Discovering an untold history. Peter had been reading about upcoming public events around the 450th anniversary, this year, of the founding of St. Augustine. There was reference to a talk about Fort Mose, the first community in this country made up of emancipated slaves, so we went out to find the Florida State Park that is located on the site of this historic fort. It turns out that in the 17th and 18th century, the Spanish in Florida would welcome runaway slaves – escapees from the mostly English plantations of the Carolinas and Georgia – as emancipated men if they converted to Catholicism. These freed people went on to serve and defend St. Augustine from invading British and colonial armies through the 18th century. When Florida was ceded to Britain in 1793, those living at Fort Mose were evacuated to Cuba. Who knew?

Henniker? Really? We walked around town today looking for a second-hand bookstore where we could purchase a copy of “Cross Creek”, a novel by Floridian Pulitzer-prize winner Marjorie Kinnan Rawlings. On our second stop, we found it and the owner asked where we were from. When we said, “New Hampshire” she went on to say how she loved visiting Henniker, New Hampshire because there were several used bookstores there and she was interested in meeting the people who had actually read all those books.

A fish named trigger. We decided to find a local fish market and after asking around, Peter ended up in a tiny place north of town on A1A. The market was run by a father and son who took great pride in displaying their offering of fish – fresh and whole – right on ice. Peter’s take away (in addition to a fillet of a fish identified as “trigger fish” which he prepared by encrusting it in corn meal and then pan-searing in butter and olive oil) was you could ask them anything about fish, water temp, breeding habits and cooking options and end up in a lively and informative conversation – just stay away from politics.

Letting go. In our hasty packing back in Keene, we ended up with things that are not needed. We spent one day here unpacking and repacking the entire car. Along the way we discovered one full trash bag of things – from clothing to pillows – that we don’t need. In honor of our promise to each other that we will give away at least two items for every new item we acquire on this trip, we send them along with blessings to their next owners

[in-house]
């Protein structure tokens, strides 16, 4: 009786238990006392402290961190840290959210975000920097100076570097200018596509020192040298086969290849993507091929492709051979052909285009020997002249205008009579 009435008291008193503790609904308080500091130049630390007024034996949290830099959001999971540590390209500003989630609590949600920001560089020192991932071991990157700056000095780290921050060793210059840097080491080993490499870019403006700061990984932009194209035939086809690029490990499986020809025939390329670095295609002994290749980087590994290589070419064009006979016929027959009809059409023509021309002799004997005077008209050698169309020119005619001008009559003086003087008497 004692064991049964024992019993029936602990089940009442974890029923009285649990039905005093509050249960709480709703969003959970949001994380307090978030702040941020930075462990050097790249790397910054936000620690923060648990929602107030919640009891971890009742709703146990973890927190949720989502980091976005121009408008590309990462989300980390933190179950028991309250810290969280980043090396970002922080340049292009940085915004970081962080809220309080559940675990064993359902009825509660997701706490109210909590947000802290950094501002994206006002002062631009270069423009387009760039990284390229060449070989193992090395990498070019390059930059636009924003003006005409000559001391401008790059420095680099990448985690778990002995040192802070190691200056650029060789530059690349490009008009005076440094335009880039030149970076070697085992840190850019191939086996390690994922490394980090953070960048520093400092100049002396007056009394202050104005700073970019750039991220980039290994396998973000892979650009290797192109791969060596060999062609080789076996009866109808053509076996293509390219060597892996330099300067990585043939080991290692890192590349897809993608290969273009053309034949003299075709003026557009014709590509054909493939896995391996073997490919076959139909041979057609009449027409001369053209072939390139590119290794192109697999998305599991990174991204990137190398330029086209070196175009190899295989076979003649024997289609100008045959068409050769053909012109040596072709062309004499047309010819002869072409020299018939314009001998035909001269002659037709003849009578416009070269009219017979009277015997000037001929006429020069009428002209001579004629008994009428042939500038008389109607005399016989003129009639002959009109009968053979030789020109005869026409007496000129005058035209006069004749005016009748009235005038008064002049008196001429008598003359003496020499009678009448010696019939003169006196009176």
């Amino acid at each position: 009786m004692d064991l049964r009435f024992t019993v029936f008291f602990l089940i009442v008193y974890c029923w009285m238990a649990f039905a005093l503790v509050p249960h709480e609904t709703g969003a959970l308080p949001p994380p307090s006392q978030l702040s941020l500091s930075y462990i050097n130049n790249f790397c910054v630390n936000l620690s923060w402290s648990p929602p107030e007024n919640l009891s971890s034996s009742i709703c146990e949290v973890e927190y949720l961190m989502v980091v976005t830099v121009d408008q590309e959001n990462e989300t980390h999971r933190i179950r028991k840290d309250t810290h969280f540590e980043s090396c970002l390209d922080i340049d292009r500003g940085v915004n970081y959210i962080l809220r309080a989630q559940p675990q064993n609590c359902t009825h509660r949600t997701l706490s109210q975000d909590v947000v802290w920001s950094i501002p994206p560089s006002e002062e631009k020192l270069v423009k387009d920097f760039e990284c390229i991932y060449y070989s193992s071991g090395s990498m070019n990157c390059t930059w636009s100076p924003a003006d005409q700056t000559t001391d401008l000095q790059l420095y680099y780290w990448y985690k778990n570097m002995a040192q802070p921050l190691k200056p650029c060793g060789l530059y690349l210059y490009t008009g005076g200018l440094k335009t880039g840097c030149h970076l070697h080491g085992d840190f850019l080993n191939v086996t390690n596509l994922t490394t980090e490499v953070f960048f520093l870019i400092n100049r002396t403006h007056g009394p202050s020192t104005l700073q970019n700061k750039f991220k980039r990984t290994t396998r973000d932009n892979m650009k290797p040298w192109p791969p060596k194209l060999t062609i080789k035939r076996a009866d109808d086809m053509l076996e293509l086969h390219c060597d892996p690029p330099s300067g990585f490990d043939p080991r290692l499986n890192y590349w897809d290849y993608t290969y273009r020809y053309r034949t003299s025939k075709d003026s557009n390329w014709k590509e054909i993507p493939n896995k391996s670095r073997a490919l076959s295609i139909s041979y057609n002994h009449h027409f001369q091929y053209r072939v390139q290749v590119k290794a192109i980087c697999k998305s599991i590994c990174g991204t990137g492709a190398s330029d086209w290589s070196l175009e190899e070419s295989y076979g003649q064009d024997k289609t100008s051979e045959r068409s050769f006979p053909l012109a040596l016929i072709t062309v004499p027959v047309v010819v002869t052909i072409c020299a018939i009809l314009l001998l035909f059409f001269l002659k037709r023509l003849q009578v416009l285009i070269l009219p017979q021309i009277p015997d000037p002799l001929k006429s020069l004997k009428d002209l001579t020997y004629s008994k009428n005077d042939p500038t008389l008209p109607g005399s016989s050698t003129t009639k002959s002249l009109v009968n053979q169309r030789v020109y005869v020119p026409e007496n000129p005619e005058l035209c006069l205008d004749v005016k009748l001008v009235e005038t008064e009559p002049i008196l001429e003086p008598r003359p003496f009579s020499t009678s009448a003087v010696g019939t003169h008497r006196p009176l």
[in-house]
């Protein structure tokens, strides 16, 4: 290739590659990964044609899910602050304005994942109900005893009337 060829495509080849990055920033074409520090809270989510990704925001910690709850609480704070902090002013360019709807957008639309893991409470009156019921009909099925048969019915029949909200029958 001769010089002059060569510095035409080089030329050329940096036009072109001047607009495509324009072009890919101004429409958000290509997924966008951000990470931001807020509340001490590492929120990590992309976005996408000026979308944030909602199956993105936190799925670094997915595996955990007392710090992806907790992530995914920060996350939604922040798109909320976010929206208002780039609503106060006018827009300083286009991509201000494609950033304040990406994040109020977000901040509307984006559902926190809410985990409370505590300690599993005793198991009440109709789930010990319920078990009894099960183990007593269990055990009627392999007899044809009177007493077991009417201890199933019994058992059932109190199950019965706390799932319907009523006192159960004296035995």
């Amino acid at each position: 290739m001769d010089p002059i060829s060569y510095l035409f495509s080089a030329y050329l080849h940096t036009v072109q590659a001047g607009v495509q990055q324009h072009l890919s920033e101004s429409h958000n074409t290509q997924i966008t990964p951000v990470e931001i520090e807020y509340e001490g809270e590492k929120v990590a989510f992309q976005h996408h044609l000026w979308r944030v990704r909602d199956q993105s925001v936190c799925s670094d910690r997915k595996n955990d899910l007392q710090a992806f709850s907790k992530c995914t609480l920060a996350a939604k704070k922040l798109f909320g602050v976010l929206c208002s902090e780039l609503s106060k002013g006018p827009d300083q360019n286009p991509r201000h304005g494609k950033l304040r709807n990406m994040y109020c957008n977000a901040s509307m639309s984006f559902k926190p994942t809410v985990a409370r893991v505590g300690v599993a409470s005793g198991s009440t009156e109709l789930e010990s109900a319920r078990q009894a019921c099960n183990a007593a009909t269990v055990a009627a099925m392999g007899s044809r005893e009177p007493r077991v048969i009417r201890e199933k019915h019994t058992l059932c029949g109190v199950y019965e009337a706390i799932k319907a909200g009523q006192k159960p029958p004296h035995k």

Each of these events reminds us that in the synchronistic moments, we are discovering the treasures that make each day so memorable. It is seeing everything in the new light.

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6 thoughts on “Journaling from St. Augustine

  1. Deat Liz and Peter

    What a joy to read your historical posts. I see a book coming on!! So happy to hear your trip is so enlightening ! Safe travels
    Love Cheryl

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  2. We have visited St. Augustine several times, but never stayed in the campground. One of our trips was with ten year old, grandson Bradley who we thought would enjoy the fort. He was unimpressed, even with the shooting of the canon. I particularly like the narrow streets in the old town. They ooze of a past that I barely know about, but revel in the things I have learned on each visit. How come we were not taught that St. Augustine’s inhabitants were on North American soil long before the Pilgrims landed on Plymouth Rock….which they really didn’t.

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  3. Lovely and informative post, and you had a Vovo moment with the Henniker connection! Tell her about it next time you talk to her – she will get a kick out of it.